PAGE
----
Finding My Voice
I embarked on the quest to find my own author voice thinking that it would be easy. How wrong I was! For a start, I didn’t quite ‘get’ what was meant by ‘author voice’. I figured it was just the mood or attitude of the narrative of the story.
My first book—a work of historical fiction which will hopefully be released this year—is, so I’ve been told, fairly ‘stuffy’. I attribute this to several factors: my desire to capture the language and nuances of the time it is set (1914 to 1929); ensuring that the dialogue was not modern; and my own prejudices about writing ‘proper’ English.
When I wrote my first contemporary romance book, I asked a really good friend to read it and give me her opinion. As you do. What she said surprised me. She said I write in an old fashioned way. This confounded me, as she has got ten years on me! However, she reads a lot. I mean, a real lot. She could see what I couldn’t, and that was that the conventions of writing ‘good’ English have changed remarkably since my school days back in the 1960s. Not just punctuation, spelling and some grammar, but the tenor or feel is quite different.
So, I embarked on a trip of finding out just what it was I was doing that I shouldn’t be doing. According to Writers Digest, it’s possible to do exercises to help discover your own unique voice. Well, I don’t know about you, but I don’t have time for exercises. I’d rather write a book and see if my voice jumps out at me.
And, I think I just might have achieved that. You see, my first books were written within the conventions of contemporary romance writing, and with the current market in the forefront of my mind. Sure, there are rules surrounding romance, but they shouldn’t, and don’t, inhibit the writer’s voice. Rather, they are there to ensure that readers get what they expect.
I realise now that the word ‘voice’ is only one part of it. A better term is author ‘style’, and this style is made up of two parts: the voice and the tone. Tone is your word choice, the way you string your sentences together, and your punctuation habits. But the tone must match the voice you use. Think about how you write. What intonation is the narrator (or Point of View) using when they aren’t speaking dialogue? Are there expressions they use, opinions or accents that flavour the story? Whilst these are part of the character’s traits, they are setting the tone of the story.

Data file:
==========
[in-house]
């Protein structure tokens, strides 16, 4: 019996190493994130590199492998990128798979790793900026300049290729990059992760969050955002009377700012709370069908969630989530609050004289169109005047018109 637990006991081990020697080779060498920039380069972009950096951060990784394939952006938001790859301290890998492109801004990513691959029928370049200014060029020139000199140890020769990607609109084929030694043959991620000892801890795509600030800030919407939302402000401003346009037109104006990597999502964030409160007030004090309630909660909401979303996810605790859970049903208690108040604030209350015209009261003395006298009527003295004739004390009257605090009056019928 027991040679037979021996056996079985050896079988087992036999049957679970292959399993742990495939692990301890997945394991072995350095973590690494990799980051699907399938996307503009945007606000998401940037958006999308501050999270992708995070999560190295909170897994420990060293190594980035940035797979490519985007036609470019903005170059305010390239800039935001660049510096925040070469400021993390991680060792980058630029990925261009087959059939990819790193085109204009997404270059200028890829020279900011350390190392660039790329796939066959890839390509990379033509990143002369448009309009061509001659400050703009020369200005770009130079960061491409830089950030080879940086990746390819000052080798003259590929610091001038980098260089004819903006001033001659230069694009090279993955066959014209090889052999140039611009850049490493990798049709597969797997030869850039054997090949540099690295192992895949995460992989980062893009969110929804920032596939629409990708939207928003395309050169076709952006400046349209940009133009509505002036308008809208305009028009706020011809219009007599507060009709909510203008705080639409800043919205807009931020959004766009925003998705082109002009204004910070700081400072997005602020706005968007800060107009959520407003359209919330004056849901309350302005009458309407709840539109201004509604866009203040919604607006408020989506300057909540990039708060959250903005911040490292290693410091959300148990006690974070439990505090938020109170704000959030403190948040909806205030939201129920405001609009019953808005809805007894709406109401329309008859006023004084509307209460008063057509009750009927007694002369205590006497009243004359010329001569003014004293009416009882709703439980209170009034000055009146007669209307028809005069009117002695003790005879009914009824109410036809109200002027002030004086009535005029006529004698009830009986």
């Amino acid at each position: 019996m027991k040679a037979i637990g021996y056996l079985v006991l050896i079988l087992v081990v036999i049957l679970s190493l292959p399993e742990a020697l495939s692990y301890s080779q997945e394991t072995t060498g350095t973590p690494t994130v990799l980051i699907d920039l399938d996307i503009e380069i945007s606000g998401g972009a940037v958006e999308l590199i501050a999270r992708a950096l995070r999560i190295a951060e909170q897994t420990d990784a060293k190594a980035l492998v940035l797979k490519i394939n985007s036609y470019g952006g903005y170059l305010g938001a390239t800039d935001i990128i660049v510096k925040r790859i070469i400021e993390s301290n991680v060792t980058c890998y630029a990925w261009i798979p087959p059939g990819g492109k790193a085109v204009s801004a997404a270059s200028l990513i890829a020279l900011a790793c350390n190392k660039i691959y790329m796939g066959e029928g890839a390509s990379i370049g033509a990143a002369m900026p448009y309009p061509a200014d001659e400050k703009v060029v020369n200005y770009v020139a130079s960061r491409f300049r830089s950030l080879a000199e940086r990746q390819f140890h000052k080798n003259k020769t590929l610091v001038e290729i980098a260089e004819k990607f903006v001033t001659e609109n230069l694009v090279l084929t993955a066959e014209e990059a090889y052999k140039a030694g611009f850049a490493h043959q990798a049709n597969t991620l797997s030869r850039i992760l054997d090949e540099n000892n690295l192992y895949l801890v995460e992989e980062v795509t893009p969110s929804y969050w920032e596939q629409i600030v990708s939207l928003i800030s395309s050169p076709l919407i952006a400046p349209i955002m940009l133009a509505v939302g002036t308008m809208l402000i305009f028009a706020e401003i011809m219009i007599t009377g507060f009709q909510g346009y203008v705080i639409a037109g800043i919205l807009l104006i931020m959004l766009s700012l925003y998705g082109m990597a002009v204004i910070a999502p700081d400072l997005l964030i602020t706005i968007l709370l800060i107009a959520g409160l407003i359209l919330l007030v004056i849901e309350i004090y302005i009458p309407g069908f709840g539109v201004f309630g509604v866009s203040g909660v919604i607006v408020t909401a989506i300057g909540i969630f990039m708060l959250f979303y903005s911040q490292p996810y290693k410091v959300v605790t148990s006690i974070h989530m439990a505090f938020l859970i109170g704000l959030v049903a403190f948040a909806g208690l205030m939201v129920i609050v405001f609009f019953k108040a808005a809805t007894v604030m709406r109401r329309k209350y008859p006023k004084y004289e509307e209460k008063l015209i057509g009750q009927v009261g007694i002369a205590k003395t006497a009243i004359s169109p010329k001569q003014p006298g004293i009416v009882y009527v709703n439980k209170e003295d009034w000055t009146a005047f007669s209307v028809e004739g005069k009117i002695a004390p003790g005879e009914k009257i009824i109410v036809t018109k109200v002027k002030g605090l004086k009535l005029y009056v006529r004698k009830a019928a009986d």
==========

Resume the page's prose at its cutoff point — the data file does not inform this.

My next release, Honor’s Debt, is a contemporary romance set in Ireland. It has a couple of short flashbacks to 1939. No way could I have written the dialogue in ‘normal’ English. I had to write it in an Irish accent, using Irish slang and words that reflect the time. So the dialogue in the parts set in 1939 are different to the dialogue in the rest of the book. But the narrative style is one that will carry the reader on a journey through Ireland without having to stumble over hard-to-pronounce words, providing a backdrop to the colourful dialogue.
So, what I’ve learnt is that the tone of the story must match the voice you use, and your author voice must match your audience. Is your author voice young? Maybe you write YA or NA books. If you were writing an academic paper, you’d use an academic voice. A business letter requires a particular way of writing; and so does a casual letter to a good friend.
Your author voice must speak to your audience without grating. But most important of all, your author voice must be true to yourself. It must come naturally, from the heart.
About the Author:
Noelle Clark is an Australian author of contemporary romance and historical novels. Her books weave romance, intrigue, and adventure into colourful and often exotic locations around the world. Widely travelled, Noelle uses real life experience of places, culture, and people, as a backdrop to her stories, giving the reader an authentic taste of the location. Her novels feature strong, mature, heroines and heroes, who-often without knowing it-are ready for new beginnings.
Noelle lives close to the sea and shares her home with two cats and two dogs. She has two grown up children, and three very small grandchildren. When Noelle’s not writing and travelling, she plays guitar, tends her vegetable garden, enjoys the company of family and friends, and-of course- reading.
–COMING SOON from NOELLE CLARK–
Honor Quirk has seen her fair share of tragedy in ther young life. At the age of twenty-seven, she sets out to fulfil a promise. A promise that will repay a very old debt.
She arrives in Ireland determined to carry out her mission. When the opportunity arises to spend time on the old family farm in Tipperary, she jumps at it, but other family members make it very clear they don’t want her there.
As time passes, events of the past catch up with her, and she finds that instead of embarking on her quest alone, she has the unlikely support of others who also bear the scars caused by loss.